What you should know about epilepsy

What you should know about epilepsy

It’s National Epilepsy day 21 June. One in every hundred people has epilepsy, but not everyone has access to care and treatment.

Here’s more about this condition.

In the developed or industrialised world, the seizures of the majority of people living with epilepsy are controlled, typically by medication.

Epilepsy, which is also known as a seizure disorder, is a neurological condition affecting the nervous system. It is the most common neurological condition and it must be remembered that this is not a mental illness or a psychiatric disorder. Many children who have epilepsy will outgrow it.

But one seizure is not enough to diagnose epilepsy – it is usually only diagnosed after someone has had at least two seizures that are unrelated to a known medical condition.

The onset of epilepsy, though it can affect anyone at any age, is usually before the age of 20.

Seizures seen in epilepsy are caused by disturbances in the electrical activity of the brain. The seizures in epilepsy may be related to a brain injury or a family tendency, but most of the time the cause is unknown.

Nearly 80% of people with epilepsy live in developing countries. About three-quarters of these people do not get the treatment/anti-epileptic medication they need.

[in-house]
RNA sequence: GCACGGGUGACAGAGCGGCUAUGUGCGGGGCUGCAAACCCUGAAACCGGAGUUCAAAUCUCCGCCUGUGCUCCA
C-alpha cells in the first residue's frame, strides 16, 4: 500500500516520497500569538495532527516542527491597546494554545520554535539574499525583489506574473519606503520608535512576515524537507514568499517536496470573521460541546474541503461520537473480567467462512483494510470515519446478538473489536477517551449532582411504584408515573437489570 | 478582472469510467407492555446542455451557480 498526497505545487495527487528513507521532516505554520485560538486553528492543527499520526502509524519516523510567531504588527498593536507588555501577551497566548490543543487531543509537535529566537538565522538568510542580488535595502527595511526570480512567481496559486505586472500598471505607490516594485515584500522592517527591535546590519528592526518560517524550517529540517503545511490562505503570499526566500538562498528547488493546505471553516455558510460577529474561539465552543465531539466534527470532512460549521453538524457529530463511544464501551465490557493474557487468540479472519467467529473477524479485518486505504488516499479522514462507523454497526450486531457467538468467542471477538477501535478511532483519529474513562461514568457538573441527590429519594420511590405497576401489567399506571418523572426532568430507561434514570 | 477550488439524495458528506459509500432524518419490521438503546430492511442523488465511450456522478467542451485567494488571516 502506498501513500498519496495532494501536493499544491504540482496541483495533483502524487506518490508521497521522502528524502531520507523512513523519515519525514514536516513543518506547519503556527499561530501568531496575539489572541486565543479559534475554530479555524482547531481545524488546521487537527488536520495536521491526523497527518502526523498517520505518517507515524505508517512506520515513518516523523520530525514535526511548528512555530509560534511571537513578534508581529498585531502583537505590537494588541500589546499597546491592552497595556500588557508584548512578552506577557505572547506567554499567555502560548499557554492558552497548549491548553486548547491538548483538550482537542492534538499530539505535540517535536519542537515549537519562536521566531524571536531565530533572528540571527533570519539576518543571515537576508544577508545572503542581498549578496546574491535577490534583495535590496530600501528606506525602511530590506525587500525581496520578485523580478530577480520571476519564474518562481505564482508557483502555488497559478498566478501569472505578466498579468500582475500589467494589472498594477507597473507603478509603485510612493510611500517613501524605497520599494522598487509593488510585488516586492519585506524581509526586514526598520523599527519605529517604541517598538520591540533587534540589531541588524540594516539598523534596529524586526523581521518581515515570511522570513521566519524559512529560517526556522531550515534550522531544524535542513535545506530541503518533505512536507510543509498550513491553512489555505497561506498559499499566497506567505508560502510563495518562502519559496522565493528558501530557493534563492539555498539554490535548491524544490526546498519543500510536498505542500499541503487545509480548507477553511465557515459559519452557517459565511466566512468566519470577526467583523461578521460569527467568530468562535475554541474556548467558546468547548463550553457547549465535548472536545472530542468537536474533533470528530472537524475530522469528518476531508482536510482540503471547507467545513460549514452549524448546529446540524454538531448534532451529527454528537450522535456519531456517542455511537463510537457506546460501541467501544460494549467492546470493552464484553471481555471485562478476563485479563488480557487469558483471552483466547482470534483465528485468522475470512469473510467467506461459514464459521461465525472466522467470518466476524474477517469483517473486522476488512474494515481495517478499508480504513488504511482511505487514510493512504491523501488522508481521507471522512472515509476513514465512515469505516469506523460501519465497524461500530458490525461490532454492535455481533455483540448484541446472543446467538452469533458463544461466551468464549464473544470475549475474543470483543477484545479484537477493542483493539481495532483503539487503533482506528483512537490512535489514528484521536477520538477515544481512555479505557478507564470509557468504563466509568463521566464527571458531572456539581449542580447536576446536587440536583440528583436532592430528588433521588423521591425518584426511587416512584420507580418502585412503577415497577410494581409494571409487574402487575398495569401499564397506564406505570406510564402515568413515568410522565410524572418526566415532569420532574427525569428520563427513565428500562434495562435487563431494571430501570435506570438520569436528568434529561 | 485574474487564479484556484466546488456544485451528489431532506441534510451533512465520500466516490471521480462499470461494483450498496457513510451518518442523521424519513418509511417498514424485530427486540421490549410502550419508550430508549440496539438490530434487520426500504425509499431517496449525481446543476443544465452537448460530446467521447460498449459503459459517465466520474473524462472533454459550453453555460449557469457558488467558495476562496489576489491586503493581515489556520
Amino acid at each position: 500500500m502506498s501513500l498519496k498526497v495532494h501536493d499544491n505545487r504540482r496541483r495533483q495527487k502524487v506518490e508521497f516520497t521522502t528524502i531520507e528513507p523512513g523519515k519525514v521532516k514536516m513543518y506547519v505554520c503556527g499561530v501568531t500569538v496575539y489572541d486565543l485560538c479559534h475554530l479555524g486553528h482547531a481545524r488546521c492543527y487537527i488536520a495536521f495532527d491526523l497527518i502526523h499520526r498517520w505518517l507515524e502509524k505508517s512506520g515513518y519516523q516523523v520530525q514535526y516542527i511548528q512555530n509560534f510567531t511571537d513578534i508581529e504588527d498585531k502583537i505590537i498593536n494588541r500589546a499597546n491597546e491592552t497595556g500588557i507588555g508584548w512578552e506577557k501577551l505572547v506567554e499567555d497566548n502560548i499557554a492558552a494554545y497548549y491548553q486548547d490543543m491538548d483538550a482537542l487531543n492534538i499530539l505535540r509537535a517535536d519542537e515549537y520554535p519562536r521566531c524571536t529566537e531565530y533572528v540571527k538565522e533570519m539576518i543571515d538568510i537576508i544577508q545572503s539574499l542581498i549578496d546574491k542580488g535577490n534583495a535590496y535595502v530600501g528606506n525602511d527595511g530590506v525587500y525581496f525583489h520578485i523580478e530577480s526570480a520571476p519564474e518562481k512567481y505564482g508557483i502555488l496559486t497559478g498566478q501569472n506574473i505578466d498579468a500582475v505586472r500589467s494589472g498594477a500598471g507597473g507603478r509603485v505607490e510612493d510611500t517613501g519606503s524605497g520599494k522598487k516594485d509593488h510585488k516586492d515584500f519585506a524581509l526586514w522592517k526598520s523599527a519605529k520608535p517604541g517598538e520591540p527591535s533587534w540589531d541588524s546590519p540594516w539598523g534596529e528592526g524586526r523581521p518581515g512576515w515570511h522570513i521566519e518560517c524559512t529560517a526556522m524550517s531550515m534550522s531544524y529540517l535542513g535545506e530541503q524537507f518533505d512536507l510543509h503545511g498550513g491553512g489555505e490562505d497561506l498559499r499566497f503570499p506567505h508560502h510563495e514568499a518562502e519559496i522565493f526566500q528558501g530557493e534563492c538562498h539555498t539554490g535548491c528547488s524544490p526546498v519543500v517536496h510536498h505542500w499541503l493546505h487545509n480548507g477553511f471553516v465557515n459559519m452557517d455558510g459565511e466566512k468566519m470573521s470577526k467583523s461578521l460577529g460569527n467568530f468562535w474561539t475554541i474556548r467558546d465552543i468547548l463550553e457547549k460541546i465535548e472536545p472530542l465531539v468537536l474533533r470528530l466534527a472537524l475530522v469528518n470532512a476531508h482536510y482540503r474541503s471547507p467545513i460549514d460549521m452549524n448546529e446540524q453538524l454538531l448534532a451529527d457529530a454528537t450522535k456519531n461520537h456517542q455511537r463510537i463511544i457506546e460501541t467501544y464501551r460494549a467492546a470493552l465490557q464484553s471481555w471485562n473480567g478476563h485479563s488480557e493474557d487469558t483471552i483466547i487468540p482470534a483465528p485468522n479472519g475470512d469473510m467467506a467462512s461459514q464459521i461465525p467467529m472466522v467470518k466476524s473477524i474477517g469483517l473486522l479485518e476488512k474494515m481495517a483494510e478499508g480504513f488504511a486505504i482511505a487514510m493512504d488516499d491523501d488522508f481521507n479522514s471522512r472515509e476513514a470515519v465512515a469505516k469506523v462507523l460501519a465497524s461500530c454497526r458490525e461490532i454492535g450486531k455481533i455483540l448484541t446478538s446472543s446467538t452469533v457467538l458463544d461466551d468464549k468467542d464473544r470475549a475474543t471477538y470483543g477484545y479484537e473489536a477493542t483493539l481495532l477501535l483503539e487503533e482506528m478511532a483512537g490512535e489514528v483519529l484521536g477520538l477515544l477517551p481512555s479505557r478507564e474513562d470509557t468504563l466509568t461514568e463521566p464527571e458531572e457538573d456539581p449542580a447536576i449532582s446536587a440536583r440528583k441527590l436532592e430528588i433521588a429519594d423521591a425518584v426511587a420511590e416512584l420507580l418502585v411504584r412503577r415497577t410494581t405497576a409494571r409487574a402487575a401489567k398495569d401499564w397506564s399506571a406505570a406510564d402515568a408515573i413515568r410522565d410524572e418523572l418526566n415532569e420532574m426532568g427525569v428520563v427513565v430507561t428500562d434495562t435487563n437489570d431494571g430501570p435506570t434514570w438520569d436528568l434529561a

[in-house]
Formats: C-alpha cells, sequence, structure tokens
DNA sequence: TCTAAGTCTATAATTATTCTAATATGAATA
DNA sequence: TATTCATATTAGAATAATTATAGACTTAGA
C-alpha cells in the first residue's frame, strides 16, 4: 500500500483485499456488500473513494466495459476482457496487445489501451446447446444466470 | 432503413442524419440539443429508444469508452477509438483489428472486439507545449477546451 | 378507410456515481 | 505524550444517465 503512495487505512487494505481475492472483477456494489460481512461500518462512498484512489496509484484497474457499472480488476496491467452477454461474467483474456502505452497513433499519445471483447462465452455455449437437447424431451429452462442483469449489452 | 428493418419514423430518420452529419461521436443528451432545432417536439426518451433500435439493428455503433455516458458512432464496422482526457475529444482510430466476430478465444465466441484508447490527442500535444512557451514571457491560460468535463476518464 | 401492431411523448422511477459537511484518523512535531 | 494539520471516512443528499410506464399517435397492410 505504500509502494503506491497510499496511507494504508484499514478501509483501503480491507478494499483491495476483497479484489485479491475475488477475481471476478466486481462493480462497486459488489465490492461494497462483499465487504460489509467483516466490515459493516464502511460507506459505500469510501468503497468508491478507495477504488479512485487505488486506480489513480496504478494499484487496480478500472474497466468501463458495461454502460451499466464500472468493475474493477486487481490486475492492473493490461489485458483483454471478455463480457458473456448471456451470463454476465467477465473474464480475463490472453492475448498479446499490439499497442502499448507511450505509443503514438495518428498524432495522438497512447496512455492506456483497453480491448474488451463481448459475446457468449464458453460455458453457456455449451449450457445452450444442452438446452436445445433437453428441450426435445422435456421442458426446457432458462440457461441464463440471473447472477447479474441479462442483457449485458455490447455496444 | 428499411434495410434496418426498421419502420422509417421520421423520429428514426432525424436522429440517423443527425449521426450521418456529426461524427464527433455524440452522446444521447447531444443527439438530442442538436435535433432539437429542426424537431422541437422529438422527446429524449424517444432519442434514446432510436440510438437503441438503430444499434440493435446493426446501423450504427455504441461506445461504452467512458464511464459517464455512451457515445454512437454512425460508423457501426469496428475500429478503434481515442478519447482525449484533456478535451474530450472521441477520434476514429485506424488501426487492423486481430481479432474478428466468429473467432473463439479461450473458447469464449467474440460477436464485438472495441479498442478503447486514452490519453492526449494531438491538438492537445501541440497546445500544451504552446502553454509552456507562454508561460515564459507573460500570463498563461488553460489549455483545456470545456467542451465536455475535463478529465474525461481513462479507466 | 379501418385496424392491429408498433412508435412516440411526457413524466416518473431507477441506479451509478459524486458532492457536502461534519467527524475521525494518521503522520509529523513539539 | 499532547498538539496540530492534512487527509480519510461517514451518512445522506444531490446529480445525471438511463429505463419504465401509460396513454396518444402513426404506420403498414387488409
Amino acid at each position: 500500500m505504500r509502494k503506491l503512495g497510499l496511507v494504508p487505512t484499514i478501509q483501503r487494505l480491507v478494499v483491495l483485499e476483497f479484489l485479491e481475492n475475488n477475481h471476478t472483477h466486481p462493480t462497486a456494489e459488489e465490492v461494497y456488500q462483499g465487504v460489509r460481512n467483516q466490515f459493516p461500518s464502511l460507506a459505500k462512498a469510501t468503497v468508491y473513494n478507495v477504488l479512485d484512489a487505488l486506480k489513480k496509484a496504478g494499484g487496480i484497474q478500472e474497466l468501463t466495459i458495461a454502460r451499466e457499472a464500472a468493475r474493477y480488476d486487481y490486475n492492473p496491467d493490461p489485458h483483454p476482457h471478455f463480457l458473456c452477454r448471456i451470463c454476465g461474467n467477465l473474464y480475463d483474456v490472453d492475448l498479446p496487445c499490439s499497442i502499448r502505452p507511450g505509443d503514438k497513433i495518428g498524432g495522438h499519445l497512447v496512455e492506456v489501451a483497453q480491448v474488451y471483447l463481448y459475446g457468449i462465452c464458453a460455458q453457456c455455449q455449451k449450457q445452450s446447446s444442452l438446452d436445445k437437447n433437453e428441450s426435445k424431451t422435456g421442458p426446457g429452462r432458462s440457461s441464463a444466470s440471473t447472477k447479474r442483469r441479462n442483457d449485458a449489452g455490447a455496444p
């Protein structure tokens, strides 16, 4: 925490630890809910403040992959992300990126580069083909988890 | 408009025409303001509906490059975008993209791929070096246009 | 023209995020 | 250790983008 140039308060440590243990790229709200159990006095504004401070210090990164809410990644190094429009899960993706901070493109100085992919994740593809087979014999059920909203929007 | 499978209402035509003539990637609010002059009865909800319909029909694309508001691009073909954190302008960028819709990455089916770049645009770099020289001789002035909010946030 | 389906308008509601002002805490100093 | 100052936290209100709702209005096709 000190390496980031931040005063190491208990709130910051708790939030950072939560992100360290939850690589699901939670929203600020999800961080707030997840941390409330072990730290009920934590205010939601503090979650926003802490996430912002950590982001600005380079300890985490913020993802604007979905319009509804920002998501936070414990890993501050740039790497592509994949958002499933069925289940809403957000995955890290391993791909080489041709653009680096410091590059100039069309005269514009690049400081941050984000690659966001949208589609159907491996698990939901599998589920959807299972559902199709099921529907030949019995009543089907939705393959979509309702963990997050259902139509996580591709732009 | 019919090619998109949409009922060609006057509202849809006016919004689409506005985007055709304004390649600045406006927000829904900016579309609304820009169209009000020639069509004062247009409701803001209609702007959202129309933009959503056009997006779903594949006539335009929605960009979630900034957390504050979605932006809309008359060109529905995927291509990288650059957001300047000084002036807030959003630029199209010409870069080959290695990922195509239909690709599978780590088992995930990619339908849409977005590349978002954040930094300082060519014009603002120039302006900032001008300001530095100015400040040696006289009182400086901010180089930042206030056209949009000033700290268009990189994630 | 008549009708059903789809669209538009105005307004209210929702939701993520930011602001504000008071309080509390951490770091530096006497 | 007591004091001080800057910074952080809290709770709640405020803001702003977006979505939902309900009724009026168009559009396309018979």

Treatment with anti-convulsants has dramatically changed the kind of life that people with epilepsy can expect to live.

Uncontrolled seizures can limit one’s employment possibilities and affect one’s choice of recreational or sporting activities. One third of people with epilepsy live with uncontrollable seizures, because there doesn’t seem to be an available treatment that works for them. There are generic medicines available on the market to treat epilepsy.

In the interest of our patients, in accordance with SA law and our commitment to expertise, MediHub cannot subscribe to the practice of online diagnosis. Please consult a medical professional for specific medical advice. If you have any major concerns, please see your doctor for an assessment. If you have any cause for concern, your GP will be able to direct you to the appropriate specialists.


Visit the official COVID-19 government website to stay informed: sacoronavirus.co.za